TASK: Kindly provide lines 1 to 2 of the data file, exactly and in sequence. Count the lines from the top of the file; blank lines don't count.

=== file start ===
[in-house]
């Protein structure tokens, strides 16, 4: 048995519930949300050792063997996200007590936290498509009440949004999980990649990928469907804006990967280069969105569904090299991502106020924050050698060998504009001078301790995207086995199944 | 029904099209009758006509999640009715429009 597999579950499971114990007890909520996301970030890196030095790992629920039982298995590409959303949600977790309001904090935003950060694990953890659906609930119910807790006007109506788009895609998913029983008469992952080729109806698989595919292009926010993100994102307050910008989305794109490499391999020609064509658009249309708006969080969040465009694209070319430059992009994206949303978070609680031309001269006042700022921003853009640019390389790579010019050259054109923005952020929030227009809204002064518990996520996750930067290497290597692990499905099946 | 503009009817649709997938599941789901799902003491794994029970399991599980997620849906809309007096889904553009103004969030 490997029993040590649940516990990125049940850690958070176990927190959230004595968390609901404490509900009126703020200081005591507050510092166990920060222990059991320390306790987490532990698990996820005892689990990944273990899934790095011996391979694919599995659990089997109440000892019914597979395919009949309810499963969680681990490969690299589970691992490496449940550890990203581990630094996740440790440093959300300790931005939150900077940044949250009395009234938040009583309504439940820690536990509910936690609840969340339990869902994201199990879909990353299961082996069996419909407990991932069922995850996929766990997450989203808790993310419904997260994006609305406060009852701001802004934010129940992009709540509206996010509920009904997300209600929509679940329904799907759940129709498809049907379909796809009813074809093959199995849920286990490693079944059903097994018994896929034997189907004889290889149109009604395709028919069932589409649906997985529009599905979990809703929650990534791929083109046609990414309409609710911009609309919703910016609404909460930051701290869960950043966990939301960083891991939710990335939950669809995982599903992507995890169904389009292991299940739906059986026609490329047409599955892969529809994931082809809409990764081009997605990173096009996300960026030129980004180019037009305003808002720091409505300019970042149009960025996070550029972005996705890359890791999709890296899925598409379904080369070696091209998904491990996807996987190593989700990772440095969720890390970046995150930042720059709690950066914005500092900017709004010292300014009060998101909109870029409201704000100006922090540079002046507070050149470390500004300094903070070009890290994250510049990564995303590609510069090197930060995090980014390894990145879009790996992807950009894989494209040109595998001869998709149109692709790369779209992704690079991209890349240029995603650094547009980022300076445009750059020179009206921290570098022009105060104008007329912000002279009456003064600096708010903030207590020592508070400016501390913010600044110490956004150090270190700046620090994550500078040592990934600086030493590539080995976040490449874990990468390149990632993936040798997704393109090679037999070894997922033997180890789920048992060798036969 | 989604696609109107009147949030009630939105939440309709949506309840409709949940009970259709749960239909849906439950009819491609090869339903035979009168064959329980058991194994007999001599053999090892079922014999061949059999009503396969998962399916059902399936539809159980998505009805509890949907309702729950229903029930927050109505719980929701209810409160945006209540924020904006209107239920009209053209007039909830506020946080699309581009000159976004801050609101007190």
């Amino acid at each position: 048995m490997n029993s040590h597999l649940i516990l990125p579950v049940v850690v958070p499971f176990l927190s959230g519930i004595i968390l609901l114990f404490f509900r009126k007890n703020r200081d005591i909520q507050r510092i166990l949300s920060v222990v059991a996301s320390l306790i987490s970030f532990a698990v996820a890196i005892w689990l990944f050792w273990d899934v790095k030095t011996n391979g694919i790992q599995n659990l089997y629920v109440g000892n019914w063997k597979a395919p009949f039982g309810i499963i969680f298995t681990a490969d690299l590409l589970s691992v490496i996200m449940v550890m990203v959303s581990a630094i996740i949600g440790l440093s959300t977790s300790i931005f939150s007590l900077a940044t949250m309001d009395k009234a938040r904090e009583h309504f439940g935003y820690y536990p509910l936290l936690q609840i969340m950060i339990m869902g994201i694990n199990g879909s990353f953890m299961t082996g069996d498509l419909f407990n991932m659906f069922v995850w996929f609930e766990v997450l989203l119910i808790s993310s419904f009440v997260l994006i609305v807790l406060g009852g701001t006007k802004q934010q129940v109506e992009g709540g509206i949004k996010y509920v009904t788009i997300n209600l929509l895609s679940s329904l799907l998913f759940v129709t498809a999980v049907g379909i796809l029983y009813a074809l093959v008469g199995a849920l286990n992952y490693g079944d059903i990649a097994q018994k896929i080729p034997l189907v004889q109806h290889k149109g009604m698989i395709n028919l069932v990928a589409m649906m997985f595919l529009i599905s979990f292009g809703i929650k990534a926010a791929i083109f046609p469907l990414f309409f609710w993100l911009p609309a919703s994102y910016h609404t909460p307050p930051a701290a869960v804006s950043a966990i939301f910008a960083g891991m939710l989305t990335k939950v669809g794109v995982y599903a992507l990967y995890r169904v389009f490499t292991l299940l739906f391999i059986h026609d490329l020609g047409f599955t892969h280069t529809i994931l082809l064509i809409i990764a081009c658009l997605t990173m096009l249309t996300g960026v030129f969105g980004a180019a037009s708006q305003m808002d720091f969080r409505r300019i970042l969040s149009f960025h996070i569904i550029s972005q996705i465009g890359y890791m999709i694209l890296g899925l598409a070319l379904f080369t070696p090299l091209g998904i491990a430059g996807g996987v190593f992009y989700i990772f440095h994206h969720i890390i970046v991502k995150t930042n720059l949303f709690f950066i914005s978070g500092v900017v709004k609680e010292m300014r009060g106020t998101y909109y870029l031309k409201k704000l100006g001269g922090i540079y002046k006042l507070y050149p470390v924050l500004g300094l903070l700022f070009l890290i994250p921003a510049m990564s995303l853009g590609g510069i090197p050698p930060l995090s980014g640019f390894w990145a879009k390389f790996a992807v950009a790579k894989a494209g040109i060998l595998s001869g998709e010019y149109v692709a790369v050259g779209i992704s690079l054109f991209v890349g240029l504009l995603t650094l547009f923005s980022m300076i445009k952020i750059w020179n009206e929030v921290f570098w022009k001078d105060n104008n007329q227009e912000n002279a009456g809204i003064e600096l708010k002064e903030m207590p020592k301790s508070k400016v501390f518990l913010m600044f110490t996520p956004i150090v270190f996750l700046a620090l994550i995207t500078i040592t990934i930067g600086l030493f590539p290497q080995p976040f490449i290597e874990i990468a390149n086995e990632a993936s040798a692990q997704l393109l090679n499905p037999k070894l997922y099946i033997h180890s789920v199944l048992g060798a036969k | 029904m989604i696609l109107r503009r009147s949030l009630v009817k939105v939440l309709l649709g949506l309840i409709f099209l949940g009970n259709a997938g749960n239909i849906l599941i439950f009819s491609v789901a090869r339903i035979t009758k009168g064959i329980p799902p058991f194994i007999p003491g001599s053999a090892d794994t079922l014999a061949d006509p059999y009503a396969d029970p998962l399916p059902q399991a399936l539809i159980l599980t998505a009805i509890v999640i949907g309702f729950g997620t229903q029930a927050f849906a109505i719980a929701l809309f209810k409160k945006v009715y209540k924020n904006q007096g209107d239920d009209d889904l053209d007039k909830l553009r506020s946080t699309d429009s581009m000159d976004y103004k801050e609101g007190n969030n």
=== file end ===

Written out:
[in-house]
């Protein structure tokens, strides 16, 4: 048995519930949300050792063997996200007590936290498509009440949004999980990649990928469907804006990967280069969105569904090299991502106020924050050698060998504009001078301790995207086995199944 | 029904099209009758006509999640009715429009 597999579950499971114990007890909520996301970030890196030095790992629920039982298995590409959303949600977790309001904090935003950060694990953890659906609930119910807790006007109506788009895609998913029983008469992952080729109806698989595919292009926010993100994102307050910008989305794109490499391999020609064509658009249309708006969080969040465009694209070319430059992009994206949303978070609680031309001269006042700022921003853009640019390389790579010019050259054109923005952020929030227009809204002064518990996520996750930067290497290597692990499905099946 | 503009009817649709997938599941789901799902003491794994029970399991599980997620849906809309007096889904553009103004969030 490997029993040590649940516990990125049940850690958070176990927190959230004595968390609901404490509900009126703020200081005591507050510092166990920060222990059991320390306790987490532990698990996820005892689990990944273990899934790095011996391979694919599995659990089997109440000892019914597979395919009949309810499963969680681990490969690299589970691992490496449940550890990203581990630094996740440790440093959300300790931005939150900077940044949250009395009234938040009583309504439940820690536990509910936690609840969340339990869902994201199990879909990353299961082996069996419909407990991932069922995850996929766990997450989203808790993310419904997260994006609305406060009852701001802004934010129940992009709540509206996010509920009904997300209600929509679940329904799907759940129709498809049907379909796809009813074809093959199995849920286990490693079944059903097994018994896929034997189907004889290889149109009604395709028919069932589409649906997985529009599905979990809703929650990534791929083109046609990414309409609710911009609309919703910016609404909460930051701290869960950043966990939301960083891991939710990335939950669809995982599903992507995890169904389009292991299940739906059986026609490329047409599955892969529809994931082809809409990764081009997605990173096009996300960026030129980004180019037009305003808002720091409505300019970042149009960025996070550029972005996705890359890791999709890296899925598409379904080369070696091209998904491990996807996987190593989700990772440095969720890390970046995150930042720059709690950066914005500092900017709004010292300014009060998101909109870029409201704000100006922090540079002046507070050149470390500004300094903070070009890290994250510049990564995303590609510069090197930060995090980014390894990145879009790996992807950009894989494209040109595998001869998709149109692709790369779209992704690079991209890349240029995603650094547009980022300076445009750059020179009206921290570098022009105060104008007329912000002279009456003064600096708010903030207590020592508070400016501390913010600044110490956004150090270190700046620090994550500078040592990934600086030493590539080995976040490449874990990468390149990632993936040798997704393109090679037999070894997922033997180890789920048992060798036969 | 989604696609109107009147949030009630939105939440309709949506309840409709949940009970259709749960239909849906439950009819491609090869339903035979009168064959329980058991194994007999001599053999090892079922014999061949059999009503396969998962399916059902399936539809159980998505009805509890949907309702729950229903029930927050109505719980929701209810409160945006209540924020904006209107239920009209053209007039909830506020946080699309581009000159976004801050609101007190």